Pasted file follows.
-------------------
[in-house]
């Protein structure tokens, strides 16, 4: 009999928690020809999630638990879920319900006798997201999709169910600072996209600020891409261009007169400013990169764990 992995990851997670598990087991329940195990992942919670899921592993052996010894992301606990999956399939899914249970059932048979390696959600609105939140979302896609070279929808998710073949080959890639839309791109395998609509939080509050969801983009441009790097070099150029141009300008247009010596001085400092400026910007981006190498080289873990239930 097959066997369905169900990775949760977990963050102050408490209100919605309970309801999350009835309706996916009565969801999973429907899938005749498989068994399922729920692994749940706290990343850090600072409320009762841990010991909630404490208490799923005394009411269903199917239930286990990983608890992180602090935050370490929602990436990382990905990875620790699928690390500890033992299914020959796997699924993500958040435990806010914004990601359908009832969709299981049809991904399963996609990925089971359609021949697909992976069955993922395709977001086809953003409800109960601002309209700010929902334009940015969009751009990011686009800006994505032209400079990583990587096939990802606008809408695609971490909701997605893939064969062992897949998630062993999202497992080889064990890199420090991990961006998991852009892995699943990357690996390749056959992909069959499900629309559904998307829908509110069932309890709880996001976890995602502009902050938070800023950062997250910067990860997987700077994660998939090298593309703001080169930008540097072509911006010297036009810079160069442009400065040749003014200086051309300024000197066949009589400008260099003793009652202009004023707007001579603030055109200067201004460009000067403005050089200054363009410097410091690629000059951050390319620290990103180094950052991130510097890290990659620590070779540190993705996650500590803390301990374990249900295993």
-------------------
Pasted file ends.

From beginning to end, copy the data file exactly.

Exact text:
[in-house]
């Protein structure tokens, strides 16, 4: 009999928690020809999630638990879920319900006798997201999709169910600072996209600020891409261009007169400013990169764990 992995990851997670598990087991329940195990992942919670899921592993052996010894992301606990999956399939899914249970059932048979390696959600609105939140979302896609070279929808998710073949080959890639839309791109395998609509939080509050969801983009441009790097070099150029141009300008247009010596001085400092400026910007981006190498080289873990239930 097959066997369905169900990775949760977990963050102050408490209100919605309970309801999350009835309706996916009565969801999973429907899938005749498989068994399922729920692994749940706290990343850090600072409320009762841990010991909630404490208490799923005394009411269903199917239930286990990983608890992180602090935050370490929602990436990382990905990875620790699928690390500890033992299914020959796997699924993500958040435990806010914004990601359908009832969709299981049809991904399963996609990925089971359609021949697909992976069955993922395709977001086809953003409800109960601002309209700010929902334009940015969009751009990011686009800006994505032209400079990583990587096939990802606008809408695609971490909701997605893939064969062992897949998630062993999202497992080889064990890199420090991990961006998991852009892995699943990357690996390749056959992909069959499900629309559904998307829908509110069932309890709880996001976890995602502009902050938070800023950062997250910067990860997987700077994660998939090298593309703001080169930008540097072509911006010297036009810079160069442009400065040749003014200086051309300024000197066949009589400008260099003793009652202009004023707007001579603030055109200067201004460009000067403005050089200054363009410097410091690629000059951050390319620290990103180094950052991130510097890290990659620590070779540190993705996650500590803390301990374990249900295993």